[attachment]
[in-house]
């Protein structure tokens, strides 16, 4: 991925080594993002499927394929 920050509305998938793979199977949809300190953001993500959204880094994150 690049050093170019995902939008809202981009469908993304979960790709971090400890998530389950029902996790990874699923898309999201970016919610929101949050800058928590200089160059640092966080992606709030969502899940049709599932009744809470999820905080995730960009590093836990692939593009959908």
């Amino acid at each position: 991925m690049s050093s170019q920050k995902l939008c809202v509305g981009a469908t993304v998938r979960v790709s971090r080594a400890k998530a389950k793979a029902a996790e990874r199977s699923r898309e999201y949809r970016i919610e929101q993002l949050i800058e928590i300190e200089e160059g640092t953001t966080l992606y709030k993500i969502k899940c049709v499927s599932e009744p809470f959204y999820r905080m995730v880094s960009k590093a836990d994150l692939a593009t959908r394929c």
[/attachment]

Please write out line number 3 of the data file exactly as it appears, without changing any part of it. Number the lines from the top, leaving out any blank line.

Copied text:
């Amino acid at each position: 991925m690049s050093s170019q920050k995902l939008c809202v509305g981009a469908t993304v998938r979960v790709s971090r080594a400890k998530a389950k793979a029902a996790e990874r199977s699923r898309e999201y949809r970016i919610e929101q993002l949050i800058e928590i300190e200089e160059g640092t953001t966080l992606y709030k993500i969502k899940c049709v499927s599932e009744p809470f959204y999820r905080m995730v880094s960009k590093a836990d994150l692939a593009t959908r394929c």